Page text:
Post the Great Depression in 1930s, economists’ devised newer ways of assessing a country’s economic prowess. One of the most notable of all of the Depression-era advances in economic theory was the refinement of what we call the gross domestic product (GDP). This economic indicator had been around in some form before the Depression, but it functioned as a guesstimate of the value of a nation's economy. Economist Simon Kuznets improved it dramatically by applying real data to measure the total value of all of the goods and services produced in a nation within a given year. Since then, GDP has become a valuable tool for evaluating how well or poorly an economy’s doing at a certain point in time. However, it had led many to question whether these parameters, i.e. value of goods and services produced by a nation, is enough to judge its and its citizens’ well-being? Shouldn’t it include something that goes beyond just plain economic factors? Someone had said once “It is not how much we have, but how much we enjoy that makes happiness”. It is in this regard that Gross National Happiness (GNH) has been devised. It is a measure of the quality of living, the concept was first introduced by the Bhutan royalty in 1972. The essay shows that GDP along with GNH should be used as a measure to evaluate a nation’s progress.
What are indices? What is GDP and GNH?
Indices work as indicators allowing one to compare two or more countries – their progress, failure, and other such measures. These are also used by a country’s policy makers to use their resources effectively, based on the data and result gathered through the indices. Two measurements have been used to get a sense of how well a country is doing. One is GDP, or gross domestic product, the amount a country earns. The other is its unemployment rate. But when it comes to figuring out how well a country is serving its citizens, these tools might not only be incomplete: they may not in fact be that helpful at all. On estimates of social progress, for example – which measures aspects like access to education, food and affordable housing – poorer countries often outdo their wealthier counterparts.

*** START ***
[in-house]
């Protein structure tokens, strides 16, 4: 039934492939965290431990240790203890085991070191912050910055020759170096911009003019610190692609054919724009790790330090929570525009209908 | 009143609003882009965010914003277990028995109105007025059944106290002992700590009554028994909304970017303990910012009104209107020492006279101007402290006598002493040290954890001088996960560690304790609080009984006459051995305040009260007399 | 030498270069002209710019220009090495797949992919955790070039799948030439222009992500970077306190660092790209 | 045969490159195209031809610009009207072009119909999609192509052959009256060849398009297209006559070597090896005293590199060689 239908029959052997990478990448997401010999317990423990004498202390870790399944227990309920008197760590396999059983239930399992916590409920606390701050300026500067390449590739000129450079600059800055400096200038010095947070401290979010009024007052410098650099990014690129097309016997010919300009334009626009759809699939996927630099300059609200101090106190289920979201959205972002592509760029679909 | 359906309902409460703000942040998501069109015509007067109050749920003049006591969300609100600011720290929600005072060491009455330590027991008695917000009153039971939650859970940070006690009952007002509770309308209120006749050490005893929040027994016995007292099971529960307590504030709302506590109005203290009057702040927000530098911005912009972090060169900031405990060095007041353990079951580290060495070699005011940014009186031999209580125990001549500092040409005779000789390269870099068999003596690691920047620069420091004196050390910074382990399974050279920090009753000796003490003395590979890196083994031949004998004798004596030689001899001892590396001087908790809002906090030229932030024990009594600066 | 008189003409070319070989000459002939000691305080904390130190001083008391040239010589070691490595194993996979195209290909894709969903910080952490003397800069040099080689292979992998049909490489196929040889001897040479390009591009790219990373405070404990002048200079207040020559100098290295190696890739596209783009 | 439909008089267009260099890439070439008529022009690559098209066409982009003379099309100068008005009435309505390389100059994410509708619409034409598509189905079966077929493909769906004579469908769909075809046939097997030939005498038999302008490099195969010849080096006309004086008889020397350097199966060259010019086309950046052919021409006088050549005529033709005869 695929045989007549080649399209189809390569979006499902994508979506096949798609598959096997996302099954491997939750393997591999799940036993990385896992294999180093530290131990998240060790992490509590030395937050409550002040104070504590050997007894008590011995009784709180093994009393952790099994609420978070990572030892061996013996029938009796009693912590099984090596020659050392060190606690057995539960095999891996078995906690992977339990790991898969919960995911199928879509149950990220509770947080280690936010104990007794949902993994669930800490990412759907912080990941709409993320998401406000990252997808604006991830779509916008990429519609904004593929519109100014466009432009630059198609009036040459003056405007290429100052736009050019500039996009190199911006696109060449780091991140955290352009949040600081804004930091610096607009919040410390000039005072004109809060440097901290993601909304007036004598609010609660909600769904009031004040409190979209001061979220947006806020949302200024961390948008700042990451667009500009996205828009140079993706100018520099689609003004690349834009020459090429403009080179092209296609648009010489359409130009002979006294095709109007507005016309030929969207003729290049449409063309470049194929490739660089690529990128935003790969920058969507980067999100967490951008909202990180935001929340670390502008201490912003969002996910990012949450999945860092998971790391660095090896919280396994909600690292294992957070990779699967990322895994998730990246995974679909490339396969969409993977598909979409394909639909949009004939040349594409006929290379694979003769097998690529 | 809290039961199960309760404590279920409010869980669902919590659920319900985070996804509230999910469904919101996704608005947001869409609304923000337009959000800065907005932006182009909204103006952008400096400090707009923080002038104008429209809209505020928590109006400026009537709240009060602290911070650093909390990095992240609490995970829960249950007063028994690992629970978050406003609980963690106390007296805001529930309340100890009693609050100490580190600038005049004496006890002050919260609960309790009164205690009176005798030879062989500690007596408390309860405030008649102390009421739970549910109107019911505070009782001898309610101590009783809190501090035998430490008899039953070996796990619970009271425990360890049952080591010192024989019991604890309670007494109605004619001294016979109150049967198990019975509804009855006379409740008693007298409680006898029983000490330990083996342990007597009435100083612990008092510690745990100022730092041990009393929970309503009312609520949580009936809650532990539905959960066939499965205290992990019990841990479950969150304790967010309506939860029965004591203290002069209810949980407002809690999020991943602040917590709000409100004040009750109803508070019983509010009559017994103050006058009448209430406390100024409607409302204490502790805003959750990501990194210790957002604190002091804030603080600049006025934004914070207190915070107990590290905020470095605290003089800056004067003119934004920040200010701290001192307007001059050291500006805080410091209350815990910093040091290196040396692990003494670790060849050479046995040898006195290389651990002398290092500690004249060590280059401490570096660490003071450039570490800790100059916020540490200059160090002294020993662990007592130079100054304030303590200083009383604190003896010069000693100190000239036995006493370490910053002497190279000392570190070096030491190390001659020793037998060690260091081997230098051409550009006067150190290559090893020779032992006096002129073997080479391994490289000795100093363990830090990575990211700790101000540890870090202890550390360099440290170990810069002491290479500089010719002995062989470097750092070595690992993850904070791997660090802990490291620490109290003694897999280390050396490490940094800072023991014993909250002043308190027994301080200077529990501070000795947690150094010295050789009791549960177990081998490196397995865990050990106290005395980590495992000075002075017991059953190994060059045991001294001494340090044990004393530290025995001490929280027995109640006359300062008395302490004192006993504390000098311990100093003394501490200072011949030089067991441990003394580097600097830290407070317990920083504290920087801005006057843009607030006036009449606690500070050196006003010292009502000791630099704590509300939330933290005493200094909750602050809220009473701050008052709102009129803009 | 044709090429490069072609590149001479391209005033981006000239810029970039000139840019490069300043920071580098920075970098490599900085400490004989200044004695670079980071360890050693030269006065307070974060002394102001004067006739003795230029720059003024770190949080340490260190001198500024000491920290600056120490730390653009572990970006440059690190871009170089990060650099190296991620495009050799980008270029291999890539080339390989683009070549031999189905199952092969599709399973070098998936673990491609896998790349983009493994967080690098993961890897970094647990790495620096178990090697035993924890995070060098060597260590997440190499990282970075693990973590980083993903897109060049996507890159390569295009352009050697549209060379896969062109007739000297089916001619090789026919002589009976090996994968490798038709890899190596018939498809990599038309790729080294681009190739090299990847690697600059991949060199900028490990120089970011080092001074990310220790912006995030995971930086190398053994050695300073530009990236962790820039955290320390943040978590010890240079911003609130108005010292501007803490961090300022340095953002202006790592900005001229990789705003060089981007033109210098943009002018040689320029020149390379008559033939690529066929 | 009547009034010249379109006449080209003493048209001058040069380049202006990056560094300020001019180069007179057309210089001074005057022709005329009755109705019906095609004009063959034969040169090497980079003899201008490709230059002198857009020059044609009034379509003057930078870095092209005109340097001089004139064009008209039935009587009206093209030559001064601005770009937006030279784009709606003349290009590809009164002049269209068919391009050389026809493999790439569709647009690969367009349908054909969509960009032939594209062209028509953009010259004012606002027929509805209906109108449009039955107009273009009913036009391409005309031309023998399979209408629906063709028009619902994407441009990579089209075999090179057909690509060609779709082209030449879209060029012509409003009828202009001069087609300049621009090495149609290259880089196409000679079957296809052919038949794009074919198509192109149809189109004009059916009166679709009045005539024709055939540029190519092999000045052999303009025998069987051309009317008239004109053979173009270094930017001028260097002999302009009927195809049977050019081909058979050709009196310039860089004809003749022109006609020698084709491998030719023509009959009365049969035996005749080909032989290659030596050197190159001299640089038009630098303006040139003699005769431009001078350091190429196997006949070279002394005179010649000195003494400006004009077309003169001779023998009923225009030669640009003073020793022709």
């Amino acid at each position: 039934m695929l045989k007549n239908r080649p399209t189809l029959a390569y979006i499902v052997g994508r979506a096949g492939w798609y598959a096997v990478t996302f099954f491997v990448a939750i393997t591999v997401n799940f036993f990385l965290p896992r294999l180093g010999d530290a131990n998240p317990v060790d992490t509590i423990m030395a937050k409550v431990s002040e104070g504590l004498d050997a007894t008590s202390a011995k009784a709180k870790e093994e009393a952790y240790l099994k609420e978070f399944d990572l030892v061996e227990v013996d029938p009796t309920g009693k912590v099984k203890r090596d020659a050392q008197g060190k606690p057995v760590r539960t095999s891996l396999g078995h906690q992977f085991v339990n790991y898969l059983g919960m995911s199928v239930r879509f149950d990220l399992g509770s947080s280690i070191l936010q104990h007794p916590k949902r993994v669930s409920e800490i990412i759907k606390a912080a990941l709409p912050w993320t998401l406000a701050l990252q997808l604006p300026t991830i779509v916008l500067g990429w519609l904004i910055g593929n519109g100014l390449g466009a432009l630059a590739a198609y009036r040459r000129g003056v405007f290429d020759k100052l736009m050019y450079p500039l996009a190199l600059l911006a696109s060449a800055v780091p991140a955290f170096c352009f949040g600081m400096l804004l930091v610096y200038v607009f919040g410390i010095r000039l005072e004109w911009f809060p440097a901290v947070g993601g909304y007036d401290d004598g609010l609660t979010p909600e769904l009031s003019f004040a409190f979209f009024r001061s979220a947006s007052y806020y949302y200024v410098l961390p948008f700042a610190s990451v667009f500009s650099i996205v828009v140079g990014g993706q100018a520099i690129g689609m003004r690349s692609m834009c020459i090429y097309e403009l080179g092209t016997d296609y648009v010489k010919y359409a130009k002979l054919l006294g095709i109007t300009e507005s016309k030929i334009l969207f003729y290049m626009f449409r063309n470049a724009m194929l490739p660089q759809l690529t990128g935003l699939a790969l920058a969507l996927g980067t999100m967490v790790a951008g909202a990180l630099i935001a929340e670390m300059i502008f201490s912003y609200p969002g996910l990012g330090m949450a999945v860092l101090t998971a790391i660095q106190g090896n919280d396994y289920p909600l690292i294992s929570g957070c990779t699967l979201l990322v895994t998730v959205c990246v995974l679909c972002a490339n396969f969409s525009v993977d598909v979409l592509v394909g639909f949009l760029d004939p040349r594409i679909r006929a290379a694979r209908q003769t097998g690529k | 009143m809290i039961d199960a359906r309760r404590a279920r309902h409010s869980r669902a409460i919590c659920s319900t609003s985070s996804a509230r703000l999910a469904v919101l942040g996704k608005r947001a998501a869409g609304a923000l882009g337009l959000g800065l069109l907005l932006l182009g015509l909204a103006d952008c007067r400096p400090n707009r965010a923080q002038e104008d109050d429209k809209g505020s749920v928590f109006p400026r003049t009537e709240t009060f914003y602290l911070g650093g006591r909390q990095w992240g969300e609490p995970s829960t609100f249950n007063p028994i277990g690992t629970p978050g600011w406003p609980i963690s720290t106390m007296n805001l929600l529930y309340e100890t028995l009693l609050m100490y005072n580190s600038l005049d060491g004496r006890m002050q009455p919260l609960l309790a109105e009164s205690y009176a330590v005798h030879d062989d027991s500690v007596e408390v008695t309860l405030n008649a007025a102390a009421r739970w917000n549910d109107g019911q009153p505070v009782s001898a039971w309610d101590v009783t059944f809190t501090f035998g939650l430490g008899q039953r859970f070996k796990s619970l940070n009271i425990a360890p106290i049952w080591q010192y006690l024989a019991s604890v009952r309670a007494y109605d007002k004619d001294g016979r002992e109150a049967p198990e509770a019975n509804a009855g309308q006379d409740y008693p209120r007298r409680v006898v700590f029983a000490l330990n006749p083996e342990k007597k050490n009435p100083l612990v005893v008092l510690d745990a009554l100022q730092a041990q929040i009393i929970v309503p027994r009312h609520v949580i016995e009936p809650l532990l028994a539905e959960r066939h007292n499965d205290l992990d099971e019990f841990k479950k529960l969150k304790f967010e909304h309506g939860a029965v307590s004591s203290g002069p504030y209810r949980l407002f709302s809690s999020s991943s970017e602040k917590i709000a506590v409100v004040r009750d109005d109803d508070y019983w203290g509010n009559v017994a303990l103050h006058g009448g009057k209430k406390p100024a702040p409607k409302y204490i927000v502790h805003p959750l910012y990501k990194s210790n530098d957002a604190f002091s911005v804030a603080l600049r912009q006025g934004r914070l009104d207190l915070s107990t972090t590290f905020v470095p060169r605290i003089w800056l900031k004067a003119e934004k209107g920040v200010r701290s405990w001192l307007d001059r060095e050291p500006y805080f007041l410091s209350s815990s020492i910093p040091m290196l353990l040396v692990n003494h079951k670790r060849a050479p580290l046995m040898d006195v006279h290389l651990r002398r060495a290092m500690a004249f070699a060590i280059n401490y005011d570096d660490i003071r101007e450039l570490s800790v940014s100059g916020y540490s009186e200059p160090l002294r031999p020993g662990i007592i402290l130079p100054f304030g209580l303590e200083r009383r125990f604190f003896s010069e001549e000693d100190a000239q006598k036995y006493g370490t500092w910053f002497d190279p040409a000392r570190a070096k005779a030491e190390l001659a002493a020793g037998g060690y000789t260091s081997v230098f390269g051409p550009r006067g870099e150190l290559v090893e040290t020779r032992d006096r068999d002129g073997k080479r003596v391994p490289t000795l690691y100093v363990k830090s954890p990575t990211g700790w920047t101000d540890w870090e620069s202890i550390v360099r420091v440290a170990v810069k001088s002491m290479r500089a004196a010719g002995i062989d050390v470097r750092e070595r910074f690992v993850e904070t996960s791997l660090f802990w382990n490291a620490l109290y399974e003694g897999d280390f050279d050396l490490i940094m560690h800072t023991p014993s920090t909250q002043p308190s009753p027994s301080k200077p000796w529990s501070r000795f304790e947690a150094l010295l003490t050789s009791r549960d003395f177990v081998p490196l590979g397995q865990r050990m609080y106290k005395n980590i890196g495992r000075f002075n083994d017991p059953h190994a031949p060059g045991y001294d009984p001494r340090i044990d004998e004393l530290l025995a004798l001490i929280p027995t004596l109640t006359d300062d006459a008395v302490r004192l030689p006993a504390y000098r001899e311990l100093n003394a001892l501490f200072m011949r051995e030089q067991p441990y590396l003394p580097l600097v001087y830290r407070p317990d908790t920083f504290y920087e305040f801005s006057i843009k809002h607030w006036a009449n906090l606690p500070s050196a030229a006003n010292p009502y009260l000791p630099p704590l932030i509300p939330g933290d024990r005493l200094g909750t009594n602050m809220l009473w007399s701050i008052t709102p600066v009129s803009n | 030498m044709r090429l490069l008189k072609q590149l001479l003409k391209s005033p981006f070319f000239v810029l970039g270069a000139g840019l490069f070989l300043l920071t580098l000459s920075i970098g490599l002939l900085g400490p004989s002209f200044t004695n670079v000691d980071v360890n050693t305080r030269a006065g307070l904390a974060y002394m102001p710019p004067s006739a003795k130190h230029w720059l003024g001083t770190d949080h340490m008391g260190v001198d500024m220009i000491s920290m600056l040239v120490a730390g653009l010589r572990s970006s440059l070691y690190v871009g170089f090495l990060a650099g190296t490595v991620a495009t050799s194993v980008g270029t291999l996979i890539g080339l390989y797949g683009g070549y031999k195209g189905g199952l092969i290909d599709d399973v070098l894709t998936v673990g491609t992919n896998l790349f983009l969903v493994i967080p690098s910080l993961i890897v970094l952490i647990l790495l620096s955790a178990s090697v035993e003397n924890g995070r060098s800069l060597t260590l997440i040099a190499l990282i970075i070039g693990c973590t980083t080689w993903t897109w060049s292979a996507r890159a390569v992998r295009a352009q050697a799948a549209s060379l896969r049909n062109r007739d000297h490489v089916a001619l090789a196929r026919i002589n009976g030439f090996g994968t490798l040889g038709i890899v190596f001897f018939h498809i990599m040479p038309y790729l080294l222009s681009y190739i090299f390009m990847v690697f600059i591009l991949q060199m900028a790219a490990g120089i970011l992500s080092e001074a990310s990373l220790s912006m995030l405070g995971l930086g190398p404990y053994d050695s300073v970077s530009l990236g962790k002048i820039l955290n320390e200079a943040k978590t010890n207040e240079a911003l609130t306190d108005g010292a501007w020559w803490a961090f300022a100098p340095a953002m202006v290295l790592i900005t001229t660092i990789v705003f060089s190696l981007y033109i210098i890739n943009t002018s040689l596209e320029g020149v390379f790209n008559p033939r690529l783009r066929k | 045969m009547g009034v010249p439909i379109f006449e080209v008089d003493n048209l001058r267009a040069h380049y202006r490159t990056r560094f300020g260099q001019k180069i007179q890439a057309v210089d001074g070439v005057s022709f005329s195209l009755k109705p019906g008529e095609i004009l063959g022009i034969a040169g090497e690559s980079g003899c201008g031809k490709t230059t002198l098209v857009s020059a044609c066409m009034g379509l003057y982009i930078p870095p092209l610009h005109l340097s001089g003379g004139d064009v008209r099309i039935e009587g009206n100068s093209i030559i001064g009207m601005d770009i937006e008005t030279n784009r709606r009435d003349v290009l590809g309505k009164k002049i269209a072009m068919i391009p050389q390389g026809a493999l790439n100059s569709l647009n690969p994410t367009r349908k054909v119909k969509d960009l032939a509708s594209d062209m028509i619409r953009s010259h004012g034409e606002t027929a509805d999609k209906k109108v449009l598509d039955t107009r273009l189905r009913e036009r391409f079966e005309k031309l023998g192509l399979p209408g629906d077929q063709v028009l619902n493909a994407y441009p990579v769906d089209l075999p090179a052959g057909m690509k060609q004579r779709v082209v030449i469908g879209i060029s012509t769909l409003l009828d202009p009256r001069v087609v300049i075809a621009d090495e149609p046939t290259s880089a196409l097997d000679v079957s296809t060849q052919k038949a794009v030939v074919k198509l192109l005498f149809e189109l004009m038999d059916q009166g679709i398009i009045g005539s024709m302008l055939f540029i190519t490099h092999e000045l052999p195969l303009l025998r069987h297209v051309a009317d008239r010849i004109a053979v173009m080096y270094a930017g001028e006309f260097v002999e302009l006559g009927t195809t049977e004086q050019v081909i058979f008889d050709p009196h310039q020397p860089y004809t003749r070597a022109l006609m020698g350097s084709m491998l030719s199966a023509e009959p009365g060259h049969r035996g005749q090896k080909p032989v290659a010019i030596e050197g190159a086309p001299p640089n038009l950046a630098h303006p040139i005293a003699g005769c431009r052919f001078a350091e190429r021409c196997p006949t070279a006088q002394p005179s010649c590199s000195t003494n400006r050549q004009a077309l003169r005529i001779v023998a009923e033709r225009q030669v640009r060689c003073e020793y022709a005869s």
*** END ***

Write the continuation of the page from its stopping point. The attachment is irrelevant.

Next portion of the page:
·Gross Domestic Product is a measure of the level of income yielded by an economy over a stipulated period - generally this time period varies between one quarter and a complete year depending upon the end period when data is published by the authoritative body.
·It is actually an estimation of the size of the market underlying the economy on the basis of goods and services sold in it through the specific time span.
·This is essentially a measure that takes into account only productive activities though measures are adopted to avoid double counting; transfer of financial assets between hands is ignored while estimating the same. In other words, only those goods and services produced or sold legibly in the domestic market are included in the GDP measure of an economy.
·Gross National Happiness on the other hand, is a measure of the quality of living.
·The concept had been introduced by the Bhutan royalty in 1972 in alignment with the spiritual lessons from Buddhism which is largely the national religion of the economy.
·Thus Bhutan emphasises upon spiritual development through aiming to maximise Gross National Happiness rather than material development as recognised by the Western nations through optimising GDP.
·Unlike GDP, Gross National Happiness cannot be measured quantitatively. Most of the proxy variables which could be considered as components of the happiness quotient in an economy are subjective in nature.
·There are 7 such qualitative factors which could be used to measure the amount of happiness an economy is enjoying at any point of time. These factors: economic well-being, environmental well-being, physical well-being, mental well-being, workplace well-being, social well-being and political well-being.
Why GDP alone is not enough?